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David Garrick
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Debut on the Stage

William Capon. Theatre, Great Alie Street, Goodmans Fields. Watercolor, 1801.

By his own account, Garrick made his professional stage debut anonymously and in disguise March 1741, taking over for an indisposed actor at Goodman’s Fields without the audience knowing. His first full performance took place that summer, in Ipswich. Unwilling to associate his good family name with acting, he appeared under the pseudonym “Mr. Lyddall” (the maiden name of the manager’s wife).

On October 19, 1741, Garrick made his formal debut on the London stage and soon became the talk of the town. The little east-end theater of Goodman’s Fields began to draw crowds, including the likes of Alexander Pope and William Pitt.


Still concerned for his family’s reputation, Garrick’s name did not appear on the playbills—at least, not at first. The part of Richard III on October 19, 1741 was played by “A Gentleman, (Who never appeared on any Stage).” Garrick triumphed as Richard III, acting with a naturalism audiences had not seen in the role before, and was next advertised as “the Gentleman who perform’d King Richard.” At the end of November, 1741, he finally went public as an actor, allowing his name to appear on the playbills.


By the end of the 1741–42 season, Garrick had made the leap to the west end, debuting at Drury Lane on May 26. Letters to his family reveal Garrick’s breathless enthusiasm for the theater as well as a genuine concern to re-assure them that he has met with great success, and is confident he can make a living as an actor. He went on to spend a triumphant summer season at the Smock Alley theater in Dublin before returning to Drury Lane in the fall.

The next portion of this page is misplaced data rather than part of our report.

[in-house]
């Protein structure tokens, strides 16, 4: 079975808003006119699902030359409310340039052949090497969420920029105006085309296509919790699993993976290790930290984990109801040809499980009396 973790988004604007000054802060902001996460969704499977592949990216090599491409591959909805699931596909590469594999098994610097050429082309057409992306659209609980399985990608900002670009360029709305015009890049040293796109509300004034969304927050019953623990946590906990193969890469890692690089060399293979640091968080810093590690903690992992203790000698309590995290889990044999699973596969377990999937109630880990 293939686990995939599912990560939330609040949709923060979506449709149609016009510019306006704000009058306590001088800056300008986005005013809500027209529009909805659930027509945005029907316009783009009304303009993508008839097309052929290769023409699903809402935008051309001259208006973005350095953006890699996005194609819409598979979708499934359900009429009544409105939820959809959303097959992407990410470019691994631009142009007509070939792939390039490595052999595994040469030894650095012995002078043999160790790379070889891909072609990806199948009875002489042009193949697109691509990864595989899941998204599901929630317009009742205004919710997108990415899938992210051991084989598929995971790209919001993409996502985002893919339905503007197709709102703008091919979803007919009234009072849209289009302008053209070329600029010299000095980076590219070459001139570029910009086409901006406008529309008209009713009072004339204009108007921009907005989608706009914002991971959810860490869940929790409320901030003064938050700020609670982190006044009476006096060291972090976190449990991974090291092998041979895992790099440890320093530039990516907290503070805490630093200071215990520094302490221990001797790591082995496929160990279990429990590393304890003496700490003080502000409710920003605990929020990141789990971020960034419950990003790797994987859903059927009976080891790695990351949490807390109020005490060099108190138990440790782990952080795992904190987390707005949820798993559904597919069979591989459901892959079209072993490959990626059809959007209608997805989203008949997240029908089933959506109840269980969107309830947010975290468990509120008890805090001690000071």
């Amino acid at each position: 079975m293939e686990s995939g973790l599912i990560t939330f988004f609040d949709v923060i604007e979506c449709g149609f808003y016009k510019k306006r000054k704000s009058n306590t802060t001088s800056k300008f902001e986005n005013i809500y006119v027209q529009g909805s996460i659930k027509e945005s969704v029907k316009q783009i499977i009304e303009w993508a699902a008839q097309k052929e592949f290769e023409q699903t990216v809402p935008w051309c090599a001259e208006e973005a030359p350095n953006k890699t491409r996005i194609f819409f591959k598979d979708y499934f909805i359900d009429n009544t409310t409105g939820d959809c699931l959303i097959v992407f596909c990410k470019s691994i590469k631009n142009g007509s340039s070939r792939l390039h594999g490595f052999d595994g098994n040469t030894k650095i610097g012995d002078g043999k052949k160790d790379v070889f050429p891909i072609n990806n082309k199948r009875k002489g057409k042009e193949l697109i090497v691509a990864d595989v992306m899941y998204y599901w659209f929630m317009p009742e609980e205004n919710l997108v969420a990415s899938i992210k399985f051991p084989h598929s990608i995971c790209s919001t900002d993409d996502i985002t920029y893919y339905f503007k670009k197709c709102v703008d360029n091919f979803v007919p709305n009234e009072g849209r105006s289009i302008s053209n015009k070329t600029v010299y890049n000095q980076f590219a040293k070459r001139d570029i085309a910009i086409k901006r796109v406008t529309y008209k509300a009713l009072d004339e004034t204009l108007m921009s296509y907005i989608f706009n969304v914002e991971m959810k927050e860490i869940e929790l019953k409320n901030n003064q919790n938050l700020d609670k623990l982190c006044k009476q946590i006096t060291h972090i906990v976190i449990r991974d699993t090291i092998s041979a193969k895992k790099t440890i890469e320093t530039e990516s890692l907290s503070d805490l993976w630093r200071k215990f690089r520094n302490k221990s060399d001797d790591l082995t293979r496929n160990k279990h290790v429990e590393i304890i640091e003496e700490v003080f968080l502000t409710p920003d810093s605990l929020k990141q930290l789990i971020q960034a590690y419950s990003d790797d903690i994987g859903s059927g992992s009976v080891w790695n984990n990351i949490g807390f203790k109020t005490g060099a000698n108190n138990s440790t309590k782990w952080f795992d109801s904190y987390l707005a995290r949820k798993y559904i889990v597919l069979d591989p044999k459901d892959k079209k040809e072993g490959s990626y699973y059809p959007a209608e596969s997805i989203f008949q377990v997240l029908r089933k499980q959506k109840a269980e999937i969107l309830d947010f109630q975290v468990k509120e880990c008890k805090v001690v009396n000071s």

William Capon (1757–1827) drew the above watercolor of the theater in Goodman’s Fields in 1801. In addition to careful drawings like this, intended to preserve a record of local architecture, Capon worked as a scene painter, and as a theater designer. In 1794, he began painting scenes for Drury Lane, and became particularly known for his historically informed medieval buildings. The drawing comes from a collection of Garrick material compiled by writer and book collector George Daniel (1789–1864). Among the books Daniel collected was a First Folio edition of Shakespeare’s works now housed at the Folger. A digital edition created by Octavo appeared in 2001. 

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The Old Theatre in Tankard Street Ipswich. Watercolor, late 18th century.

James Winston. David Garrick, a collection of engravings, manuscripts, playbills ... Manuscript, compiled ca. 1830

Additional Information

Goodman's Fields: Henry Giffard (1699-1772), manager of Goodman's Fields, was permitted to evade the legal limiting of plays to only two houses (Drury Lane and Covent Garden) by calling the building a former theater, and nominally charging audiences to hear a concert. Each concert just happened to include a free-of-charge play. The government turned a blind eye as long as the plays remained politically tame. Drury Lane and Covent Garden made no complaint as long as their business risked no harm. Garrick's huge success prompted both theaters to urge a crack-down.  

Digital edition: William Shakespeare, 1564-1616. Mr. VVilliam Shakespeares comedies, histories, & tragedies: published according to the true originall copies. (London, 1623). The First Folio, Folger copy no. 5: Digital edition by Octavo, in PDF format.  

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